Gardening: Never too early to plan for Spring plantings
Most bulb packages will specify early, mid-season or late blooming times. When selecting bulbs for forcing, choose early-blooming or mid-season varieties. Species tulips like Fosteriana and Kaufmanniana are both early. The Darwin hybrids are early- to midseason varieties that force well. Triumph tulips are also good.
Of the early daffodils my favorite is Tete-a-Tete, which produces small gold flowers, two or three blossoms per bulb. These are readily available in grocery stores in early spring and I buy them already blooming in small pots for under $5. One of my favorite things to do with them is to put a pot in a rubber boot in the mudroom, their blossoms poking out of the boot. It always evokes a reaction from visitors.
So how do you force bulbs? Plant them in ordinary potting soil in pots and keep them in a cool spot that stays slightly above freezing, and never more than 50 degrees. I have a cold, above-ground basement that is perfect for that. But you can keep them in the garage or perhaps the bulkhead.
No harm is done if temperatures drop below freezing for part of the time they are getting ready, but no growth occurs when they are frozen, so keeping them above freezing is better.
Bulbs have everything they need to bloom already packaged inside. You don't need to fertilize the bulbs when you plant. Each fall I clean out all the pots that had annual plants on the deck and save the potting mix in a big contractor bag. I use that potting material to fill other pots for forcing bulbs.
Mice can be an issue if planting tulips or crocus, though daffodils and alliums are of no interest to them. I cut squares of plywood large enough to cover any pots I use for tulips. I put a brick on top of the plywood to keep mice out — they can squeeze through incredibly small spaces.
Most gardening books warn against watering the soil mix in which you have planted bulbs. They say bulbs will rot if too wet. That may be true, but I've found that in winter my problem has been more with the soil drying out too much. Humidity is very low in winter, and the potting mix, which is peat-based, loses moisture quickly by evaporation. I check the soil once a month and water if the soil feels dry. One year I let the mix dry out to much and did not get many blossoms. Always start with lightly moist soil mix.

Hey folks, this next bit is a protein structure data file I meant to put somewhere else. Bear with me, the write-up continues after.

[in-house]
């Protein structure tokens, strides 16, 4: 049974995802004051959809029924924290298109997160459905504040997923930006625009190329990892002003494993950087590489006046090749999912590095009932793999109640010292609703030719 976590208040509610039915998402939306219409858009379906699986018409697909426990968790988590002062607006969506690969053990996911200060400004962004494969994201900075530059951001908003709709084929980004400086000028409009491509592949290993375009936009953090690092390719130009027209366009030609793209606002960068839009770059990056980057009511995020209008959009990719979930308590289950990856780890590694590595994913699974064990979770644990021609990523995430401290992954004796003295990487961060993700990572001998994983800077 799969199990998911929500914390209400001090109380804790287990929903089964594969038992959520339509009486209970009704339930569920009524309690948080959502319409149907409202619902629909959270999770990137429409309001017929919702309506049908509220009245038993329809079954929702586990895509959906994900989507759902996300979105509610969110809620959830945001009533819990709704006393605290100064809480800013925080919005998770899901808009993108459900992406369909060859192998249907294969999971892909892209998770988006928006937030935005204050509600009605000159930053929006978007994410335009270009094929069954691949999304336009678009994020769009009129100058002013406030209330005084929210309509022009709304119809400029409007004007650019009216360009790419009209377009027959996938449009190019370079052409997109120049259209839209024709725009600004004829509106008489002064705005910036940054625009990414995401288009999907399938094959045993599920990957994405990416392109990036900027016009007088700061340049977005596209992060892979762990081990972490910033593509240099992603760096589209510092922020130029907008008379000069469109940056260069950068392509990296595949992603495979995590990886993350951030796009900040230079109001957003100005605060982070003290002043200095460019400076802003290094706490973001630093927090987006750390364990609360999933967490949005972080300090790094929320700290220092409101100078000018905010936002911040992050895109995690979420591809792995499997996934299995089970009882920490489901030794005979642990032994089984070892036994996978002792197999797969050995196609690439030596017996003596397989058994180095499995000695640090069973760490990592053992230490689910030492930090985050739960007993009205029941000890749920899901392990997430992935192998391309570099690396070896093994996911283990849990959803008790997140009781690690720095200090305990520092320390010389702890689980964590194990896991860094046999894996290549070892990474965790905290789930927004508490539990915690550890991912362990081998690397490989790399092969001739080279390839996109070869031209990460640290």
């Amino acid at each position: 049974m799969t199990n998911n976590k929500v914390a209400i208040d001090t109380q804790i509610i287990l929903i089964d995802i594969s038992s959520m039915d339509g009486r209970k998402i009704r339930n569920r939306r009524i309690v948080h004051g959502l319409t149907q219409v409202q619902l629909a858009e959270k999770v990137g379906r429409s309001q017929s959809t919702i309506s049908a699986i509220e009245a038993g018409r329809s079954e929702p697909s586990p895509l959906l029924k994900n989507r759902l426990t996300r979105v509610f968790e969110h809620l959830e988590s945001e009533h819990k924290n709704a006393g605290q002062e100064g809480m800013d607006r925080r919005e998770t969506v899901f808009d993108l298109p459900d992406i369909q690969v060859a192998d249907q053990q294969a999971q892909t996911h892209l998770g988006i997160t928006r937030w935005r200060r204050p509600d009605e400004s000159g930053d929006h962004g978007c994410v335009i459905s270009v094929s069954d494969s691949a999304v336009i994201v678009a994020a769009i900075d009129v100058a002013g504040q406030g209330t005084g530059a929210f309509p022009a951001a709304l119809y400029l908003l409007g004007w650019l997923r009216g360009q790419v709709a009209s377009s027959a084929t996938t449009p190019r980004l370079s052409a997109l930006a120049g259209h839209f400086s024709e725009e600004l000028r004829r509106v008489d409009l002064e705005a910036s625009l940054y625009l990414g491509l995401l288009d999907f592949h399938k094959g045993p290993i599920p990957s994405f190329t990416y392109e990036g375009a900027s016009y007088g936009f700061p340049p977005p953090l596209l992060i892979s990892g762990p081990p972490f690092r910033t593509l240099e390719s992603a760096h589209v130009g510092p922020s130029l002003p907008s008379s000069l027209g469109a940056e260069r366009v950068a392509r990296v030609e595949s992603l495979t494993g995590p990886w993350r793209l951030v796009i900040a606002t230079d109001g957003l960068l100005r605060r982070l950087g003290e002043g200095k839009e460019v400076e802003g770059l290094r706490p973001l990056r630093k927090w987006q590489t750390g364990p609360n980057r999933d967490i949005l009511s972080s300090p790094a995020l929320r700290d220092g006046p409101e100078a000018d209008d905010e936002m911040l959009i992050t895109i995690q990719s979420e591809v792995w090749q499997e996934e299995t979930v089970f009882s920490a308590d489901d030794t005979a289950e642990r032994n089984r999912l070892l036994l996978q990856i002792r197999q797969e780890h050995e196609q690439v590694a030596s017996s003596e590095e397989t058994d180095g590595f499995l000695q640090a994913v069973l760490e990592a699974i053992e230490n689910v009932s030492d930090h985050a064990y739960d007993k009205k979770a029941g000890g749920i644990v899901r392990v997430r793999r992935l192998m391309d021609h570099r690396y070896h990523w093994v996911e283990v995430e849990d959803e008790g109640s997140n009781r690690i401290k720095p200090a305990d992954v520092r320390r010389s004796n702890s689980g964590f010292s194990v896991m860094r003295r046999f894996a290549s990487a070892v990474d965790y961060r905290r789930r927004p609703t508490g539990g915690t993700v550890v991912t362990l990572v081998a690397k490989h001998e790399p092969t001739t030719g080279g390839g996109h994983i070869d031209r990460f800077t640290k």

Clay pots may look good to you, but they can allow moisture to evaporate quickly from the sides of the pot. Plastic, fiber glass or porcelain containers are better for bulbs because they hold the moisture of the potting mix, minimizing water loss.
So how close can you plant your bulbs? Basically as close as you want. I have some nice Italian pots that I use each year for forcing. They are rectangular, roughly 14 inches long, seven inches wide and six inches deep. I put eight to 10 bulbs in each one. In a 10-inch round pot I put 10 daffodils. An inch or two between bulbs is fine.
Most pots do not allow the same planting depth you would have outside. Instead of 6 inches of soil covering a tulip or a daffodil, two or three inches is fine. I put a thick layer of soil in the bottom of the pot, then arrange the bulbs on it. I push down on each bulb to set if firmly in place, and then cover with soil mix. A light watering is good after patting the top of the soil to firm it up a bit.
If you do have a deep pot — 10 inches or so — you can plant two layers of bulbs. Plant daffodils near the bottom of the pot, add soil mix, and then add some small bulbs like crocus or snowdrops near the soil surface. Just leave a little more space between the small bulbs than you might otherwise so that the daffodils can grow up between them.
How do you know when your bulbs are ready to bring into the warmth of the house? Make a tag for each pot that tells you what is planted, and when it was planted. Eight to twelve weeks is fine for daffodils, and 16 weeks for tulips. But look at the pots. If buds are up and craving light, bring them up a little early if you wish. But never bring tulips up before the end of February or they won't bloom.
Winter is often a hard time for gardeners. We crave working in the soil and seeing things grow. Forcing bulbs indoors is one way we can satisfy our need to have flowers — even with snow on the ground.
You may reach Henry Homeyer at PO Box 364, Cornish Flat, NH 03746. Please include a SASE if you want a written reply. Better yet, e-mail him at email@example.com. You may read his blog posts at https://dailyuv.com/gardeningguy
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